I would be more interested in the Nobel Pizza Prize. Like the other prizes mentioned here, that is something based on personal preference. But at least it is more interesting than someone who thinks they have economics figured out (no one really does) or someone selected as the second coming.

    • artlouis

      Wheels, I am afraid they will screw that one up too. Pizza with live-worm topping, for example.

    • 1389AD

      At least pizza is useful! We could run the whole thing on the Food Network.

  • RickonhisHarleyJohnson

    I think the members of the Nobel prize committee moonlight as movie critics..

    • artlouis

      Rick, They should be picking the best movie, rather than the likes of Yasser Arafat for the peace prize.

    • mollymmm

      You’re too nice; I think they are on drugs or just plain major ignorant.

  • veeper

    Plans are in the works to rename the Nobel prize the “Kardashian Award” and have a TV awards program complete with red carpet interviews…

    michelle kardashian obama is the driving force behind this change.

    • artlouis


      Would Kim K. pick the best literature?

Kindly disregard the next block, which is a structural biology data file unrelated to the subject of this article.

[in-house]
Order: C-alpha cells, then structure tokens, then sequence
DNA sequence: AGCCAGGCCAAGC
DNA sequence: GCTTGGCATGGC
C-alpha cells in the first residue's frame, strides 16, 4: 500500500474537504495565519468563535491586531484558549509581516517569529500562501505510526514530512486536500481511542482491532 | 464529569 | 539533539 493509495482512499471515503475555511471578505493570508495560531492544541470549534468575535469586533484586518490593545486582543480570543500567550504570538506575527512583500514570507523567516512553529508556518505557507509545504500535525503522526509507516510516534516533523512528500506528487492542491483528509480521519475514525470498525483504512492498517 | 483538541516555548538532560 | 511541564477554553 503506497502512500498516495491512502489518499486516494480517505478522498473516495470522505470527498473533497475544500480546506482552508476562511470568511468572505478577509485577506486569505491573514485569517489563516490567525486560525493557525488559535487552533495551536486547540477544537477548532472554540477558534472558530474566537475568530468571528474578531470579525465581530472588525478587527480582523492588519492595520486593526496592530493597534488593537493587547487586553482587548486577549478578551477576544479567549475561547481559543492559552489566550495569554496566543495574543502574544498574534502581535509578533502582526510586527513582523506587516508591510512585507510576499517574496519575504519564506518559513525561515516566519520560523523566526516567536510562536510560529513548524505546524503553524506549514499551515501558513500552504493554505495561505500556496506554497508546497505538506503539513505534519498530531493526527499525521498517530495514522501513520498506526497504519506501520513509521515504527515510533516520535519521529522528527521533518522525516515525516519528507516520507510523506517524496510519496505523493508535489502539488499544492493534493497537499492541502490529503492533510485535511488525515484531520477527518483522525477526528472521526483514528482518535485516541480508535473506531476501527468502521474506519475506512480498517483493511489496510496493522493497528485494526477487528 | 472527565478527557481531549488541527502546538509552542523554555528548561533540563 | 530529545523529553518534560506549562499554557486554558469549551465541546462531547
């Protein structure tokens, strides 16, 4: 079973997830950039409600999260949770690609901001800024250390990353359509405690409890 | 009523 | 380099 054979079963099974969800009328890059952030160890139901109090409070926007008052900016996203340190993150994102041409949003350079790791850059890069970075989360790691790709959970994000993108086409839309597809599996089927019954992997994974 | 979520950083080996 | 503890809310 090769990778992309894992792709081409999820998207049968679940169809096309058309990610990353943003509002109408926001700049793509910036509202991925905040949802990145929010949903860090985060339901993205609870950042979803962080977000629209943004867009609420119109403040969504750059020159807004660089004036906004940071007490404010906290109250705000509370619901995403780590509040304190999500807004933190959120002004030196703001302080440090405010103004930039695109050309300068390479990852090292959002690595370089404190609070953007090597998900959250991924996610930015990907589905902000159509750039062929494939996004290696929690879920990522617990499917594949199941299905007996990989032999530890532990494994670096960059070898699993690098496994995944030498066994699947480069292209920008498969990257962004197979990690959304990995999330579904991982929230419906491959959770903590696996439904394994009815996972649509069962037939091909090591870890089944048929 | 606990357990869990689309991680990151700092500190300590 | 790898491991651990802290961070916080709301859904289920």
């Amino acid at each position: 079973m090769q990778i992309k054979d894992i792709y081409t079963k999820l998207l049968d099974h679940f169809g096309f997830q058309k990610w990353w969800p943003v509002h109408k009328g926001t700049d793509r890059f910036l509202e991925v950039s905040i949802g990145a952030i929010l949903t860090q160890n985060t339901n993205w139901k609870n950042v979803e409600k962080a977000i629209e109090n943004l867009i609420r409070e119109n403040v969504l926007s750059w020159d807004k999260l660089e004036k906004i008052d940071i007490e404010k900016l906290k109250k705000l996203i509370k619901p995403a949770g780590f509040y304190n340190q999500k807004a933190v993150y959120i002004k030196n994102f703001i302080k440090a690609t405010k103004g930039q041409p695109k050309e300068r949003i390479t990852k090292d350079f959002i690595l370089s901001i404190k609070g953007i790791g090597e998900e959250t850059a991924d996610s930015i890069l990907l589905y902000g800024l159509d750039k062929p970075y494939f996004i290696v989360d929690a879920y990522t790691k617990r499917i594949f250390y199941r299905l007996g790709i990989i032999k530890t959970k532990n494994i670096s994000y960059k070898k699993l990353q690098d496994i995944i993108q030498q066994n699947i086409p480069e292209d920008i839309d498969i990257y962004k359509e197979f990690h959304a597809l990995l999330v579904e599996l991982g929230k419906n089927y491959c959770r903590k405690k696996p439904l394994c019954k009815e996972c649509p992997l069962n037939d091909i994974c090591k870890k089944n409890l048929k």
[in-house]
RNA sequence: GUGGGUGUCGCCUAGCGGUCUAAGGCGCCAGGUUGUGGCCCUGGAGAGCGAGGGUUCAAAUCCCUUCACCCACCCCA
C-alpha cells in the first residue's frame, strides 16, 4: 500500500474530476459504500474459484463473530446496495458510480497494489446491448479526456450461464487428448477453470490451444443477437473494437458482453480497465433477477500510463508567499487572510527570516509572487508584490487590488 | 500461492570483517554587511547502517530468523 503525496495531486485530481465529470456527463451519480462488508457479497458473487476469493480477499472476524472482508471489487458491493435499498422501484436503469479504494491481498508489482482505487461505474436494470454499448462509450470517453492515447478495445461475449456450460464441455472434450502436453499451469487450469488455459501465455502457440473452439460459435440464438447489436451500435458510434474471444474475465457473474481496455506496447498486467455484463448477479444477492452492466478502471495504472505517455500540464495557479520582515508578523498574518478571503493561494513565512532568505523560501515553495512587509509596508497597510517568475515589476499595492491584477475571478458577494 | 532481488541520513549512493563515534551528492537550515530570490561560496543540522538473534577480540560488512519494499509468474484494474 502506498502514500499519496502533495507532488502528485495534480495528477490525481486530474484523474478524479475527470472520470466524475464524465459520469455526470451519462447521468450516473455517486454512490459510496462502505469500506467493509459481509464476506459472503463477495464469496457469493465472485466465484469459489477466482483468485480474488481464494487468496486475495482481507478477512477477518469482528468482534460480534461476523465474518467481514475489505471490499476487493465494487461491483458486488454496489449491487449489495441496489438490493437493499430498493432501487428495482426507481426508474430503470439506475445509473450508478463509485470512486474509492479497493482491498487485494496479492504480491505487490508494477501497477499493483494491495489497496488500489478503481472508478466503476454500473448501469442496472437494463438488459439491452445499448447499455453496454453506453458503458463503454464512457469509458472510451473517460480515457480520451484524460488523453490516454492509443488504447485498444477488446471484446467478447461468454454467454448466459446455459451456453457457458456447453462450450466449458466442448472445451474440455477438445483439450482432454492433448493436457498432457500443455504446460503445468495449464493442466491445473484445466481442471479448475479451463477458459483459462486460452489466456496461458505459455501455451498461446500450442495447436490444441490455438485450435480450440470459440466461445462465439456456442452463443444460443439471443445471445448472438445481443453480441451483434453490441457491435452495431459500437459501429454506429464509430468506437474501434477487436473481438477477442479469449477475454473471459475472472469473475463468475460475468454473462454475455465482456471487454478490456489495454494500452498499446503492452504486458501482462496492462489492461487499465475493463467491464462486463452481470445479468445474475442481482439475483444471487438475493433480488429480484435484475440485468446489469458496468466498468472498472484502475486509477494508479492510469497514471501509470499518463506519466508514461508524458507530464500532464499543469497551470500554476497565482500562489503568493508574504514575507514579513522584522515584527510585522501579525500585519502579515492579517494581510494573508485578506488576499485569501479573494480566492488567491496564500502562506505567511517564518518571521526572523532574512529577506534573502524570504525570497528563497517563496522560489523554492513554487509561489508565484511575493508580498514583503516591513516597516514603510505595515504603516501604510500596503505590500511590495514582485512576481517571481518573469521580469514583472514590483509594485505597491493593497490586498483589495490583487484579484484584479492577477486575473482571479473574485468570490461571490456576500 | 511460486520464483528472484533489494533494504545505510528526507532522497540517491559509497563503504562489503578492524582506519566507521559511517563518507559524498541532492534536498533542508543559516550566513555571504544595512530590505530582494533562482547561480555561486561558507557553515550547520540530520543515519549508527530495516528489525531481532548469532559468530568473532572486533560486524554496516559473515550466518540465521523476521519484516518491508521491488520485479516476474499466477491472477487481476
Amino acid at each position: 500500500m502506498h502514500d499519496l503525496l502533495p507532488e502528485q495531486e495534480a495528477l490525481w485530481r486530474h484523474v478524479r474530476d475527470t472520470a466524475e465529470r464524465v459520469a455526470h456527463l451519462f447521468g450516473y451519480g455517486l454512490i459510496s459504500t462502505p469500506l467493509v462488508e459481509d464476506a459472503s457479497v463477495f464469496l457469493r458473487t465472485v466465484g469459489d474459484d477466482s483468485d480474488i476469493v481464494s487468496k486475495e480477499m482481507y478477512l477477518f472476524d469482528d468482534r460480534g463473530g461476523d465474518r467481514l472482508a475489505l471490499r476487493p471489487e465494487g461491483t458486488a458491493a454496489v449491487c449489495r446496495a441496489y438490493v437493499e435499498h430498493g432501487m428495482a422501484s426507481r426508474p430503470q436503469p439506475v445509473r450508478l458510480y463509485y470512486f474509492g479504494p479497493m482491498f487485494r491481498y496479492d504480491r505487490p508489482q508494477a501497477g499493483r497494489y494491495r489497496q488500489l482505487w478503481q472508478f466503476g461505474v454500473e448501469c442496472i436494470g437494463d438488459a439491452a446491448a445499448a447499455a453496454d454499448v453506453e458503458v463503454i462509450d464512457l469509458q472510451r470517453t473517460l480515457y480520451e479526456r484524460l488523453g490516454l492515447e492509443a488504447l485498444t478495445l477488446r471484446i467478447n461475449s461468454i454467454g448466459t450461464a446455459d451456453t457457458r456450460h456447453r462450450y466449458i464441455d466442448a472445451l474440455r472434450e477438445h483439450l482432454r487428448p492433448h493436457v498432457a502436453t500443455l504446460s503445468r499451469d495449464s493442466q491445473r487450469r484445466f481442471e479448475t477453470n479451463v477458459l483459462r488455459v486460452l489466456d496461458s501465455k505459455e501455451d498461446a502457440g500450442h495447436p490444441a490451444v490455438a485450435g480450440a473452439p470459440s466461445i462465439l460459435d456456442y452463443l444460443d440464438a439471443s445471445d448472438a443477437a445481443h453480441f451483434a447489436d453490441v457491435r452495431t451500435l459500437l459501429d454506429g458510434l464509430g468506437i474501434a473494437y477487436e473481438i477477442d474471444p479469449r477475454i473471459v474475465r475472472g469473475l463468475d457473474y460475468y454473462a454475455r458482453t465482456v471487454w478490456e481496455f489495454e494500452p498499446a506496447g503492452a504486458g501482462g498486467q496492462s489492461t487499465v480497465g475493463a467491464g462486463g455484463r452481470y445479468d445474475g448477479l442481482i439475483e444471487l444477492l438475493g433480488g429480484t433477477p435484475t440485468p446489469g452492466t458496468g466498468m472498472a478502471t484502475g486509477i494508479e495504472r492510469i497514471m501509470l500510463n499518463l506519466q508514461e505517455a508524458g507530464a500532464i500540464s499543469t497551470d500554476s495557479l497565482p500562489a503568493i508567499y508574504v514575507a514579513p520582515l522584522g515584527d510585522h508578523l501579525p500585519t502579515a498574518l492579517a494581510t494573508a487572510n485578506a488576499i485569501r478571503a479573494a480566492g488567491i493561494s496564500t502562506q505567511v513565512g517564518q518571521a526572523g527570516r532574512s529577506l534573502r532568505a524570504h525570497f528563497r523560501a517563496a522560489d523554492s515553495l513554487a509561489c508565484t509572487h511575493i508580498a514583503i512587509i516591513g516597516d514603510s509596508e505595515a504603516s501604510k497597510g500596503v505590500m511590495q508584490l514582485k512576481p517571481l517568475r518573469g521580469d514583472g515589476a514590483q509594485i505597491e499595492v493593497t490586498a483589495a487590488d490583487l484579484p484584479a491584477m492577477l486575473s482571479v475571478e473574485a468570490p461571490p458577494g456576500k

• veeper


        Anything with a black Fabio on the cover…

  • PeterFitzwell

    Perhaps a Nobel Prize for irrational behavior should be awarded to the Nobel Prize committee.

    • artlouis

      Peter, Let’s give them one more chance. If they give Obama the prize for economics, they will show their hand.

      • fraudcop

        Don’t forget Eric Holder. He should get the Peace Prize for his efforts in gun control. Remember the outstanding accomplishments of FAST AND FURIOUS? Why, that program is still being talked about, years later. If there was an award given for the biggest criminal enterprise in government, the current Attorney General would be a shoe in….

        • artlouis

          If history is any guide, attorneys general are the most unlawful members of presidential cabinets. Holder is just following in that honorable tradition. I hope he is sent to occupy the John Mitchell memorial cellblock. A little first-hand research into the American penal system.

          • fraudcop

            So, in your opinion being in the position of U.S. Attorney General excuses criminal acts perpetrated by those in that position? Bad acts by those who came before should not be a policy manual as to how to conduct the office.

          • artlouis

            No, that is not my opinion. It is Holder’s, so far as I can tell. He is one in a line of AGs who considered themselves above the law.

      • fraudcop

        Only if barry has more General Mills cereal box tops than anyone else…….